The Corporation chambers, Grange road, contain the various borough offices, including those of the town clerk, surveyor, medical officer of health &c. and a council chamber for the meetings of the Corporation. The municipal insignia include a mayor’s chain and badge, and a borough seal: the chain, of massive gold, is of a cable pattern, and the badge, pendent from it, consists of an anchor, on which is a medallion with an inscription recording the presentation of the chain to the town by Charles Mark Palmer esq. M.P. first mayor of Jarrow: the seal is simply an embossing stamp, with the borough arms and motto, and a surrounding legend. The mayor’s robe is of scarlet cloth trimmed with black velvet.
The Mechanics’ Institution, situated in Ellison street, and erected in 1864, at a cost of about £2,000, was extended in 1877 at an additional cost of about £1,500: it is a plain structure of brick, comprising a lecture hall capable of holding about 1,000 persons, reading and recreation rooms, and a library of 3,000 volumes. The Christchurch Institute, also in Ellison street, was established in 1875, and has 500 volumes.
The Liddle Provident Dispensary, situated in Clayton street, was built in 1884, by subscription, as a memorial to the Rev. Edward Liddle, some time rector of Jarrow; it is self-supporting, and in 1888 had 2,226 members.
The poor of the parish receive small sums yearly from Ellison’s, Fowell’s, Nicholson's, Pattison’s, Brunton’s and Walker’s bequests.
The principal manufacturers and shipbuilders are Messrs. Palmer, at whose works upwards of 7,000 hands are employed; there are also chemical manufactories and a large paper manufactory.
Jarrow is the head quarters of the 1st Durham Engineer Volunteers.
Jarrow Memorial Hospital, in Clayton street, was erected in 1870 by Sir Charles Mark Palmer bart. M.P. as a memorial of his first wife, and is available for 20 in-patients: during the year 1888 there were 1,700 out and 145 in patients: it is supported by subscription, all the men in Messrs. Palmer’s yards and factories subscribing one penny and the boys one halfpenny weekly.
The Park, situated in Park road, contains about 8 acres of land, the gift of Lord and Lady Northbourne to the town, and was laid out and opened in 1876.
Mrs. Drewett, who is lady of the manor of Jarrow, and Lady Northbourne, of that of Jarrow Grange, are the principal landowners. The Dean and Chapter of Durham are the impropriators for Monkton, Hebburn and Hedworth. The soil is clay; the subsoil is clay. The area of the municipal borough is 940 acres; the population in 1881 was 25,469; the rateable value (borough), £95,966, and of the whole township (Hedworth, Monkton and Jarrow), £171,466.
Places of Worship, with times of Services
- St. Paul’s Church, Old church, Rev. C. R. J. Loxley B.A. rector; Rev. T. M. Burnett B.A. Rev. H. A. Holmes M.A. & Rev. W. W. Stromberg M.A. curates; 11 a.m. & 6.30 p.m.; twice daily.
- St. Peter’s Church, Chaytor street, Rev. S. Pater, vicar; Rev. D. S. Johnson & Rev. W. D. Boycott B.A. curates; 11 a.m. & 6.30 p.m.; twice daily.
- Christ Church Parish Church, Grange road west, Rev. John Bee, rector; Revs, P. J. B. Ffoulkes M.A. A. R. Wilson & W. C. Carr B.A. curates; 8 & 10.30 a.m. & 6.30 p.m.; daily at 7 & 7.30 a.m. & 7 p.m.
- "Good Shepherd," chapel of ease to Christ Church, Park road, clergy of Christ Church, 10.30 a.m. & 6 p.m. St. Andrew’s, chapel of ease to St. Paul’s, Croft terrace, clergy of St. Paul’s; 8 a.m. & 5.30 p.m.; Wed. 7 p.m.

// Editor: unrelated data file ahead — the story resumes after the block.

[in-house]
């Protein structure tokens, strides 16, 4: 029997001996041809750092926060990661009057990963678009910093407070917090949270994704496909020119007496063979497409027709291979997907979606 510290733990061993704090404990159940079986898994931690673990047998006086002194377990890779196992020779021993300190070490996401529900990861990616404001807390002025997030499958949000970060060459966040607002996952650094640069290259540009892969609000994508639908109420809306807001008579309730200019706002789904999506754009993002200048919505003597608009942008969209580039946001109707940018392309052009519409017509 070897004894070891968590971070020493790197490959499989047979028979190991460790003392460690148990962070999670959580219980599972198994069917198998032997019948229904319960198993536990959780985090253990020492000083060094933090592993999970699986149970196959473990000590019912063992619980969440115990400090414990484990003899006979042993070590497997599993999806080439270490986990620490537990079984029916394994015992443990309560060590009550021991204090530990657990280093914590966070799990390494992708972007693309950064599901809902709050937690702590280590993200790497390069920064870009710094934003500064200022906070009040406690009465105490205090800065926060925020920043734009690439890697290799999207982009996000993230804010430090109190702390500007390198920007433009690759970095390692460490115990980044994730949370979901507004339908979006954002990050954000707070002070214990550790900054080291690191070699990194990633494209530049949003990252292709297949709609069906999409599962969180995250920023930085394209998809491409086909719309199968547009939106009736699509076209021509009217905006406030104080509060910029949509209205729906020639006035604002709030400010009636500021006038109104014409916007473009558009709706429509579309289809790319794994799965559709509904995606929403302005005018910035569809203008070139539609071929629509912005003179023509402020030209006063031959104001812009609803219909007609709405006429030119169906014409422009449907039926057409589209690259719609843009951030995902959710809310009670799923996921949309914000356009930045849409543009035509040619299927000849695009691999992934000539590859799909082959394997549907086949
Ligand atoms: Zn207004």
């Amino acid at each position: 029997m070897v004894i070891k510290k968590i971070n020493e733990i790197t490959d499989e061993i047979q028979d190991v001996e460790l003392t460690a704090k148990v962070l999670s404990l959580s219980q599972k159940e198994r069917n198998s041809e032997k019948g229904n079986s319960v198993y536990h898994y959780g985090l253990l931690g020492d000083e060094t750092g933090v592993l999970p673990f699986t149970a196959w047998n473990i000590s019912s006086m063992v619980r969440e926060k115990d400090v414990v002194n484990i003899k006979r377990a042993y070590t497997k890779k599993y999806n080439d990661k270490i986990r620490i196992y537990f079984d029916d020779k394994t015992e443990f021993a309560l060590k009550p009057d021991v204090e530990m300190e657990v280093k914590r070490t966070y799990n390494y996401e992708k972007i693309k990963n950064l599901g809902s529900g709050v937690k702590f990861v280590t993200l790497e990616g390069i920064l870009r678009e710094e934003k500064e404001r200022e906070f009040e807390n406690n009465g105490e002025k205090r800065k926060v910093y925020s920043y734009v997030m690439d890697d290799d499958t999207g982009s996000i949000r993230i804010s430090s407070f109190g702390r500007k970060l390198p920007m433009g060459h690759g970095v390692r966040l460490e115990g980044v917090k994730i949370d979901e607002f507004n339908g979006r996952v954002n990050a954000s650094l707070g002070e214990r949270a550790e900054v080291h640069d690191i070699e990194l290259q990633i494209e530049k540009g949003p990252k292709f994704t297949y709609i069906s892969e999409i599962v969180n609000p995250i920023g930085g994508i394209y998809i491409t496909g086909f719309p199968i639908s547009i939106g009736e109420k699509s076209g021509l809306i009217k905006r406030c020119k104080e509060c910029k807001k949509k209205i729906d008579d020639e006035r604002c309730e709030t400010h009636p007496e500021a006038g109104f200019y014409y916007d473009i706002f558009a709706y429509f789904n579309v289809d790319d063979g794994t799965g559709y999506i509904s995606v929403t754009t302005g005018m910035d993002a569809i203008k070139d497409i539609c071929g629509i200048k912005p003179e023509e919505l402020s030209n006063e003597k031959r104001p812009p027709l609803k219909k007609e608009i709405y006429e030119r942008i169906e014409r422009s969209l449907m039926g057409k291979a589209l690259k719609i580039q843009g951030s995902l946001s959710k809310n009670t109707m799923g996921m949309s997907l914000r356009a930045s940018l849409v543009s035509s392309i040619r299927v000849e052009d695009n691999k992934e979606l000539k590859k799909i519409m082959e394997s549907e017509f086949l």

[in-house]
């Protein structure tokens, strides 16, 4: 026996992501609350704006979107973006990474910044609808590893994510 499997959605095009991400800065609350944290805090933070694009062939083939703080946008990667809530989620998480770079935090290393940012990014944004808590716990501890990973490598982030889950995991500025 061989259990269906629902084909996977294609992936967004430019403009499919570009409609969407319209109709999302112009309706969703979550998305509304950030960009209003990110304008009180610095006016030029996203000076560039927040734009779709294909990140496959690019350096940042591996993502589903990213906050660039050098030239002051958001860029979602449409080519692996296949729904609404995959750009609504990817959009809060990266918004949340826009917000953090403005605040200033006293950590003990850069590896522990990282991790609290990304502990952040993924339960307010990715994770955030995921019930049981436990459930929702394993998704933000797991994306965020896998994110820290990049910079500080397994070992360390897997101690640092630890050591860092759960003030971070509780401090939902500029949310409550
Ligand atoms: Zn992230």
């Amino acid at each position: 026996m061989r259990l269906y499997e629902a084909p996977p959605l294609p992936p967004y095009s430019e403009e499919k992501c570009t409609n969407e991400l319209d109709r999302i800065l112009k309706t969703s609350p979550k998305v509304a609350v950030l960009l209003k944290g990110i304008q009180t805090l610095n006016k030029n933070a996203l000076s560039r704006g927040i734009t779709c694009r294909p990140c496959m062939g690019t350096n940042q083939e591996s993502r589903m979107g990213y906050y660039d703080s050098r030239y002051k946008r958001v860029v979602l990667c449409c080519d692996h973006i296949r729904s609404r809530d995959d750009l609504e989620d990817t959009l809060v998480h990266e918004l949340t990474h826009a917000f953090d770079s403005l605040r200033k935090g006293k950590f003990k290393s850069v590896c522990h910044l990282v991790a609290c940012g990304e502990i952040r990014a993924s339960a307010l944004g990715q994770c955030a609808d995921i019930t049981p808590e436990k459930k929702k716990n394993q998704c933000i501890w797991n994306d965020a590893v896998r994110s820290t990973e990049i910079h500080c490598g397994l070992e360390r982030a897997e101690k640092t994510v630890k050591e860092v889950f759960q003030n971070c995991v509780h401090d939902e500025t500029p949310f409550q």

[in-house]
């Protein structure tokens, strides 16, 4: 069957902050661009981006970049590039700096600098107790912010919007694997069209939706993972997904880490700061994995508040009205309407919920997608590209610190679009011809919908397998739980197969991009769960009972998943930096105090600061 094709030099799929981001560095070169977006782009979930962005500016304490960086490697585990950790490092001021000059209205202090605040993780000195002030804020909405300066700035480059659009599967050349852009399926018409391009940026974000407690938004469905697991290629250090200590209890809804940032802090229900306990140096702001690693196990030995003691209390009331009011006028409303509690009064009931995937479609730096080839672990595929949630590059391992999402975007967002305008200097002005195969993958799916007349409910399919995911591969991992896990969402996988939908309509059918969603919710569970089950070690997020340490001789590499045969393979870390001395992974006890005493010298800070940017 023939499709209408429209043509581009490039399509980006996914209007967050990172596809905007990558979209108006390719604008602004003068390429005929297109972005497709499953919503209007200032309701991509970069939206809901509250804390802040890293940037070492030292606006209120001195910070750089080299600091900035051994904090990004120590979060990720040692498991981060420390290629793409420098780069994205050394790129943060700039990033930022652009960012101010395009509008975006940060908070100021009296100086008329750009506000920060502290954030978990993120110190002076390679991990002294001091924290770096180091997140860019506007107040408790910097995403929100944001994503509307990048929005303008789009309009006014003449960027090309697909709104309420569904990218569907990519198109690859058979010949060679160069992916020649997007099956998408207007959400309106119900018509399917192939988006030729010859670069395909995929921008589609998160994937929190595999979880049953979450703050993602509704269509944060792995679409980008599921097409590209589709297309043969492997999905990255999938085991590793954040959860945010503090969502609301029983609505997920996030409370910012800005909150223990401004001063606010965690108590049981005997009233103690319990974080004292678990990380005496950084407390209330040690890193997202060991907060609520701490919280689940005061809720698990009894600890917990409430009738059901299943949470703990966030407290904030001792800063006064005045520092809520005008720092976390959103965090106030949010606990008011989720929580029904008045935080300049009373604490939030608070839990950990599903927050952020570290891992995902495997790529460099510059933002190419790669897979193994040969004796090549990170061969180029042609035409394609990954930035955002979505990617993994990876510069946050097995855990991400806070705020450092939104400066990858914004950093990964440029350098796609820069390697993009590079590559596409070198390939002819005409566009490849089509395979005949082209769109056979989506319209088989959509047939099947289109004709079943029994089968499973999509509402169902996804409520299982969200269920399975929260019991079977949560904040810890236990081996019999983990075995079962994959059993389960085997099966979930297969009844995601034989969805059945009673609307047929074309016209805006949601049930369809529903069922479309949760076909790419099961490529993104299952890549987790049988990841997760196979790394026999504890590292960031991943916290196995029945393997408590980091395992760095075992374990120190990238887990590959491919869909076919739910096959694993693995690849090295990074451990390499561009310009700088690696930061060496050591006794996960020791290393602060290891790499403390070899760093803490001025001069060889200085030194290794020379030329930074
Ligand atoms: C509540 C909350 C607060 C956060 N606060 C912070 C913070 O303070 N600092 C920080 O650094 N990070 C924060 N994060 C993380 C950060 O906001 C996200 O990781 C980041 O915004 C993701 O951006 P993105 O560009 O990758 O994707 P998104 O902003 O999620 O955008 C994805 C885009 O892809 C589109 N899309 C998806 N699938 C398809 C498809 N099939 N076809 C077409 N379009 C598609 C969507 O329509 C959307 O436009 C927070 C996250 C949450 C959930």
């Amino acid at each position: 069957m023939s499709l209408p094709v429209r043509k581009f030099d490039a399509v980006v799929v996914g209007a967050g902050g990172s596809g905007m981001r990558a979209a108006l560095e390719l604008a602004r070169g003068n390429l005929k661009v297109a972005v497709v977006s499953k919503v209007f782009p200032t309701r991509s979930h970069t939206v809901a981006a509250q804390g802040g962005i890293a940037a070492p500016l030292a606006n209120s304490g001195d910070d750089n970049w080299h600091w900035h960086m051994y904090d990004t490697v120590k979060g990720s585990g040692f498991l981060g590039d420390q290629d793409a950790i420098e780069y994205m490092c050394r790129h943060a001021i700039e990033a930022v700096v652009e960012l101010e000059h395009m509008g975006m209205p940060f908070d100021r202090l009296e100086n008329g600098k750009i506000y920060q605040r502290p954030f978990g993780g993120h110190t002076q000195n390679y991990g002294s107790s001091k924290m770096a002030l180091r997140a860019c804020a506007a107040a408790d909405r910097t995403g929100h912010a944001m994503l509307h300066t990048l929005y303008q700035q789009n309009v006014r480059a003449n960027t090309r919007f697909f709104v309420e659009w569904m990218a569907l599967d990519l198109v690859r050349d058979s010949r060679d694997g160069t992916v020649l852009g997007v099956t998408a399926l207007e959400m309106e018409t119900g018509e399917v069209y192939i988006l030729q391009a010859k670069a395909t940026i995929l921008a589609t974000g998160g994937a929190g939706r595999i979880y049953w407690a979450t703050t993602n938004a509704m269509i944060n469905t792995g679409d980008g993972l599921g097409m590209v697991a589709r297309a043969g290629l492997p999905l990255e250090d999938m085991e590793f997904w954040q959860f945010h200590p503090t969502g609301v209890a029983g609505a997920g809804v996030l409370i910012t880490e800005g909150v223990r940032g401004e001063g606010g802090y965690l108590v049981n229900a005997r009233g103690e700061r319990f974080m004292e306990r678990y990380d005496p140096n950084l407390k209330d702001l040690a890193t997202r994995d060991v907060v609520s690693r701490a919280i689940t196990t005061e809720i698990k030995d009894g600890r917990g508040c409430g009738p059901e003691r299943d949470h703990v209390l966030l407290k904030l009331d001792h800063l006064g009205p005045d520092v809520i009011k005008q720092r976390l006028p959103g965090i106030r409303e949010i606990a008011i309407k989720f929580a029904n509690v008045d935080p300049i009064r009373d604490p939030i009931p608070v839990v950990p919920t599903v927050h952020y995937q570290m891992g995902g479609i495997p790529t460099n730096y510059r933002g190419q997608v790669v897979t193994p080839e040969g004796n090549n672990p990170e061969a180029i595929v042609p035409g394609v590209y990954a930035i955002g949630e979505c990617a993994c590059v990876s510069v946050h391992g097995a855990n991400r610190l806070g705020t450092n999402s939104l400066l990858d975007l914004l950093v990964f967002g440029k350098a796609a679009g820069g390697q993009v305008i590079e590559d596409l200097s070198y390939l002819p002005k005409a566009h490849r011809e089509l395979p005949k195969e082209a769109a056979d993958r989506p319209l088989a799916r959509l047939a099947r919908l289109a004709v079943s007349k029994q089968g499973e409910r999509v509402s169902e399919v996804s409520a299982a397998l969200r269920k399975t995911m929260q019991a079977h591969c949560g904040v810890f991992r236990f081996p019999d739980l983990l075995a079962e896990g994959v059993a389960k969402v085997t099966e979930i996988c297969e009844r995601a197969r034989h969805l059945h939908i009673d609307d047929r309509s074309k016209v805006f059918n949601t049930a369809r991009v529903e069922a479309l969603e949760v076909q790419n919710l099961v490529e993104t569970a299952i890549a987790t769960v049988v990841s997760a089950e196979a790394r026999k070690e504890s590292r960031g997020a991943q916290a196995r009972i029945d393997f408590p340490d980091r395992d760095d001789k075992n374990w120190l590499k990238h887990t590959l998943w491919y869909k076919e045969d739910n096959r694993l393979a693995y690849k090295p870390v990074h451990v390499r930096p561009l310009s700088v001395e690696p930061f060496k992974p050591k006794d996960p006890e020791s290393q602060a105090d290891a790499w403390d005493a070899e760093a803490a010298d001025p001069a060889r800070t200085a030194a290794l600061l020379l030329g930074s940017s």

- Monkton Bede chapel, connected with St. Paul’s, Monkton, clergy of St. Paul’s; 10.30 a.m. & 6.30 p.m.
- St. Paul’s Mission Hall, High street; 10.30 a.m. & 6.30 p.m.; Thur. 7 p.m.
- St. Bede (Catholic), St. John’s terrace, Rev. Martin Hayes, minister; 8. 9, 10 & 11 a.m. & 6.30 p.m.
- Christian Lay Church, Station street, minister various; 2.30 & 6 p.m.
- Baptist, Clayton street, Rev. W. M. Hudson, minister; 10.30 a.m. & 6 p.m.; Wed. 7 p.m.
- Baptist (Salem), Princess street, minister various; 10.30 a.m. & 6 p.m.; Wed. 7 p.m.
- Congregational, Sheldon street, minister various; 10.30 a.m. & 6 p.m.; Thur. 7.30 p.m.
- Gospel Hall, Union st. minister various; 11 a.m. & 6 p.m.
- Methodist New Connexion, Bede Burn road, Rev, S. Wight, minister; 10.30 a.m. & 6 p.m.; Wed. 7 p.m.
- Presbyterian, Wear street, Rev. A. Matheson, minister; 11 a.m. & 6 p.m.; Wed. 7 p.m.
- Presbyterian, Ellison street, Rev. John Craig Weir, minister; 11 a.m. & 6 p.m.; Wed. 7 p.m.
- Primitive Methodist, Ellison street, Rev. Joseph Reavley, minister; 10.30 a.m. & 6 p.m.; Tues. 7 p.m.
- United Methodist Free Church, Grange road west, Rev. Wm. J. Hopper, minister; 10.30 a.m. & 6 p.m.; Wed. 7 p.m.
- United Methodist, Monkton, minister various; 10.30 a.m. & 6 p.m.; Wed. 7 p.m.
- Wesleyan Methodist, St. John’s terrace, Rev. E. H. Simpson, minister; 11 a.m. & 6.30 p.m.; Tues. 7 p.m.
- Wesleyan Mission, Stead street, minister various; 10 a.m. & 6 p.m.; Wed. 7 p.m.
- Salvation Army Barracks, Chaytor street, Capt. John Pigot, minister; 7 & 11 a.m. & 3 & 6 p.m.; every night.
- A School Board of 9 members was formed March 24, 1871, for the united district of Hedworth, Monkton & Jarrow; offices, Royal Albert buildings, Ellison street; George Mason, clerk; John Mason, 42 Monkton terrace; William Anderson, 53 Wear street; Thomas Dalzell, 228 Albert road; James L. Treleiving, 23 Potter street & James Young, 17 Chapel road, attendance officers.
- Board, Dunn street, for 1,377; average attendance, 380 boys, 375 girls & 382 infants.
- East Jarrow Board, Swinburne street, for 214; average attendance, 198.
- Grange (board), Birch street, for 1,231; average attendance, 368 boys, 355 girls & 396.
- Grange Higher Grade (board), Birch street, for 684; average attendance, 480.
- Monkton (board), for 193; average attendance, 150.
- Ellison, Church of England, Wylam street (mixed), for 810; average attendance, 385 boys & girls & 276 infants.
- National, Hedworth, for 120; average attendance, 35.
- St. Peter’s National, Chaytor street, for 460; average attendance, 420.
- St. Bede’s (Catholic), Monkton road, for 670; average Attendance, 289 girls & 303 infants.
- St. Bede’s (Catholic) (senior girls), Grant street, for 290; average attendance, 200.
- St. Bede’s (Catholic), East Jarrow, for 470; average attendance, 430.
- Wesleyan, North street, for 325; average attendance, 300.